Agreement Finally Reached to Import Chinese Construction Workers

YERUSHALAYIM -

A view of the Shun Hing Square in Shenzhen, China. The 1,260-foot skyscraper was built at a rate of four floors every nine days. Soon 6,000 Chinese construction workers will be bringing their building skills to Israel. (Kyman Cheng)Israel and China have reached agreement on the importation of some 6,000 skilled construction workers within the next six months and an overall quota of 20,000, according to media reports.

After frustrating negotiations that dragged on for 18 months, the two countries finalized the text of an agreement in Beijing on Wednesday. Finance Minister Moshe Kahlon said that the accord, to be formally signed at the end of February in Yerushalayim, will help to provide some relief for the housing crisis.

“The Chinese workers will reduce the construction time, and bring down prices for the benefit of the public,” predicted Housing and Construction Minister Yoav Galant.

The Finance Ministry issued a statement saying that one of the main goals of the agreement was to eliminate brokerage fees and the possibility of human trafficking. The agreement is designed to ensure supervision of the entire process from the time the workers depart China, until they leave Israel at the end of the term of their employment.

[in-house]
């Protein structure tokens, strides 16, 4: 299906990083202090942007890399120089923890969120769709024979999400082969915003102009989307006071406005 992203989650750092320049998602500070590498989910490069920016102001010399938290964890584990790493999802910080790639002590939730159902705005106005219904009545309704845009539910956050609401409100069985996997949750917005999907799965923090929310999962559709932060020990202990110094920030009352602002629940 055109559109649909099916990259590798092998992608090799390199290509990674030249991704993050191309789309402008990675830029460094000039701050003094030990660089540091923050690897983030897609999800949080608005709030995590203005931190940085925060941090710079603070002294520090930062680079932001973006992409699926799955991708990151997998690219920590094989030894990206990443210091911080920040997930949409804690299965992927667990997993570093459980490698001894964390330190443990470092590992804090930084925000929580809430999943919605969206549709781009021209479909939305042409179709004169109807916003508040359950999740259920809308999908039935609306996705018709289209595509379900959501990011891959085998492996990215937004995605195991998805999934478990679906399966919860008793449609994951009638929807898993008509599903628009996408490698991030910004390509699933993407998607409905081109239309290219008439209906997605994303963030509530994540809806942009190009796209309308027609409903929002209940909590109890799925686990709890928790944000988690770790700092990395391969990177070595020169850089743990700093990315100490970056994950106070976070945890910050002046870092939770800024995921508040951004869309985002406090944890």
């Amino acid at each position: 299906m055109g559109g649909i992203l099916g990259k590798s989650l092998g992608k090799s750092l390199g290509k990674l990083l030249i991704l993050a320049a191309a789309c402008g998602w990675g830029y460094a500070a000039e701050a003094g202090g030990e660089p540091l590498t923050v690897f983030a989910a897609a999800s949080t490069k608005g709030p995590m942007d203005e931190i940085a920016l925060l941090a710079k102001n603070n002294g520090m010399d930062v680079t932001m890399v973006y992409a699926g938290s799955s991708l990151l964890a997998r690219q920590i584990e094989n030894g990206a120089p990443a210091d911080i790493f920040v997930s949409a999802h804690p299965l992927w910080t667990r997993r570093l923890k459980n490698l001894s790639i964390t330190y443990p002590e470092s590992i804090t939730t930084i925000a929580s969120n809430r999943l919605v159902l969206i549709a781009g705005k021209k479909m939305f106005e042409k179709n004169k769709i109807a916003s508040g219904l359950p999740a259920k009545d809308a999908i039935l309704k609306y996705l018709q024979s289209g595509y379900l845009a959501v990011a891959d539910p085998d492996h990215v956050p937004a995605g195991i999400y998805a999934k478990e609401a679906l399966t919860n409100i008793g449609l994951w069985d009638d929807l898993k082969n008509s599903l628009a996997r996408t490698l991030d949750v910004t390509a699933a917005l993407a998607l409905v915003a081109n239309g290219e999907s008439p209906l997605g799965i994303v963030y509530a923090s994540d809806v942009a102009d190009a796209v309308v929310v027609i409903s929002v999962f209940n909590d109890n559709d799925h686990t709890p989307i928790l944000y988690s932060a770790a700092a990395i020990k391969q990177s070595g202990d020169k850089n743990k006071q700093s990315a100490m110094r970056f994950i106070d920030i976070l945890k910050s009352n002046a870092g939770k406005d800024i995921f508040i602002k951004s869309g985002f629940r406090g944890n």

Unlike agreements signed with Eastern European countries, this agreement stipulates that the Chinese authorities will be responsible for selecting the workers sent to Israel through special companies established for this purpose. In Eastern Europe, representatives of the Israeli government had responsibility for this key task.

Commenting on the agreement, Ministry of the Interior Rabbi Aryeh Deri said, “We have been negotiating with the Chinese government for a long time. Signing this agreement is a big step forward for the entire construction industry, and will help supervise and control the employment of construction workers from China. Above all, the dismal phenomenon of unreasonable mediation fees paid by those coming to Israel to work has been stopped.”

As of 2016, there were an estimated 235,000 construction workers in the country, including about 42,000 Palestinians, 3,500 from China, 2,800 from Moldavia, 1,000 from Bulgaria, and a handful from Romania.
In June, Israel signed an agreement with Ukraine to bring over 1,000 construction workers in 2017.